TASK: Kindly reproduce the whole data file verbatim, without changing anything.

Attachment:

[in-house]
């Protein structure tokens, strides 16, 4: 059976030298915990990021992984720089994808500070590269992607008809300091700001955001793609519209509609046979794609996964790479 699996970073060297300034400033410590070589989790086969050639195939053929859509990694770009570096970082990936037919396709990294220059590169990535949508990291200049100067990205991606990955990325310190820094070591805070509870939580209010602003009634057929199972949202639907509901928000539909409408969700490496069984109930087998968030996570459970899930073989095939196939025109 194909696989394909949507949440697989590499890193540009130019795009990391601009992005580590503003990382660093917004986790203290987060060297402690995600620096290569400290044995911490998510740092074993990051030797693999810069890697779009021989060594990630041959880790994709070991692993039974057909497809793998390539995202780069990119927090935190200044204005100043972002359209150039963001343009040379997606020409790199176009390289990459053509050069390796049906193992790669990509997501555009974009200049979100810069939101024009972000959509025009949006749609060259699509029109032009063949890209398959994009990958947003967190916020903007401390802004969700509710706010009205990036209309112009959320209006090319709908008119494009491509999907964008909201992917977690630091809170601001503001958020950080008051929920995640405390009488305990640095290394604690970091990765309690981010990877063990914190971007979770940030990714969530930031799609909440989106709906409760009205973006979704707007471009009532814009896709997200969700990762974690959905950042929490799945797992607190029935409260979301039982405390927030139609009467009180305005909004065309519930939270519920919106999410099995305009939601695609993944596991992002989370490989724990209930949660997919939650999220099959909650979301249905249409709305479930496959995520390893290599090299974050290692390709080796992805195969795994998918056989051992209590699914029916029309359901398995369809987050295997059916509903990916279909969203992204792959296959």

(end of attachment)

[in-house]
């Protein structure tokens, strides 16, 4: 059976030298915990990021992984720089994808500070590269992607008809300091700001955001793609519209509609046979794609996964790479 699996970073060297300034400033410590070589989790086969050639195939053929859509990694770009570096970082990936037919396709990294220059590169990535949508990291200049100067990205991606990955990325310190820094070591805070509870939580209010602003009634057929199972949202639907509901928000539909409408969700490496069984109930087998968030996570459970899930073989095939196939025109 194909696989394909949507949440697989590499890193540009130019795009990391601009992005580590503003990382660093917004986790203290987060060297402690995600620096290569400290044995911490998510740092074993990051030797693999810069890697779009021989060594990630041959880790994709070991692993039974057909497809793998390539995202780069990119927090935190200044204005100043972002359209150039963001343009040379997606020409790199176009390289990459053509050069390796049906193992790669990509997501555009974009200049979100810069939101024009972000959509025009949006749609060259699509029109032009063949890209398959994009990958947003967190916020903007401390802004969700509710706010009205990036209309112009959320209006090319709908008119494009491509999907964008909201992917977690630091809170601001503001958020950080008051929920995640405390009488305990640095290394604690970091990765309690981010990877063990914190971007979770940030990714969530930031799609909440989106709906409760009205973006979704707007471009009532814009896709997200969700990762974690959905950042929490799945797992607190029935409260979301039982405390927030139609009467009180305005909004065309519930939270519920919106999410099995305009939601695609993944596991992002989370490989724990209930949660997919939650999220099959909650979301249905249409709305479930496959995520390893290599090299974050290692390709080796992805195969795994998918056989051992209590699914029916029309359901398995369809987050295997059916509903990916279909969203992204792959296959």